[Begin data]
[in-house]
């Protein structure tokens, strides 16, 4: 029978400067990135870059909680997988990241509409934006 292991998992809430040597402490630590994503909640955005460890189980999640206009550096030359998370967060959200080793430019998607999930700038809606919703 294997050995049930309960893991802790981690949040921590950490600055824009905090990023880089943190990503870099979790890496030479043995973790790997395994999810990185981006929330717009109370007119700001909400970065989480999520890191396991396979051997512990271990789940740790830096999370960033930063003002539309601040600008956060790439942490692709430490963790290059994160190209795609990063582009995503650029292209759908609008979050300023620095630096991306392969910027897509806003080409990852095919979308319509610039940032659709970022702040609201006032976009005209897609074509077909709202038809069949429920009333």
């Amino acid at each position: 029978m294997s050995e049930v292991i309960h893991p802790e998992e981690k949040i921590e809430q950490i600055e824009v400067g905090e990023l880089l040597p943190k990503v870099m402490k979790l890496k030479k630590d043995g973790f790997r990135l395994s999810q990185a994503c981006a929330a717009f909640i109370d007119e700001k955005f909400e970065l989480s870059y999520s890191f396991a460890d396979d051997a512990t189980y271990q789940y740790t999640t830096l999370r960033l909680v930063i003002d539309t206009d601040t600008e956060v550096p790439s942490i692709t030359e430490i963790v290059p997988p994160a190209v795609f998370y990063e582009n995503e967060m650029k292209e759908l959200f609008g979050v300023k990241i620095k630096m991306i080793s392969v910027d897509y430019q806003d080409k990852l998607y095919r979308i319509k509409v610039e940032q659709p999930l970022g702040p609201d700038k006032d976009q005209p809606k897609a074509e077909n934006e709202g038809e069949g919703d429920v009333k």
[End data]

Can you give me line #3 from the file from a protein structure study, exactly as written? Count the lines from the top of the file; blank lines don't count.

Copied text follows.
């Amino acid at each position: 029978m294997s050995e049930v292991i309960h893991p802790e998992e981690k949040i921590e809430q950490i600055e824009v400067g905090e990023l880089l040597p943190k990503v870099m402490k979790l890496k030479k630590d043995g973790f790997r990135l395994s999810q990185a994503c981006a929330a717009f909640i109370d007119e700001k955005f909400e970065l989480s870059y999520s890191f396991a460890d396979d051997a512990t189980y271990q789940y740790t999640t830096l999370r960033l909680v930063i003002d539309t206009d601040t600008e956060v550096p790439s942490i692709t030359e430490i963790v290059p997988p994160a190209v795609f998370y990063e582009n995503e967060m650029k292209e759908l959200f609008g979050v300023k990241i620095k630096m991306i080793s392969v910027d897509y430019q806003d080409k990852l998607y095919r979308i319509k509409v610039e940032q659709p999930l970022g702040p609201d700038k006032d976009q005209p809606k897609a074509e077909n934006e709202g038809e069949g919703d429920v009333k």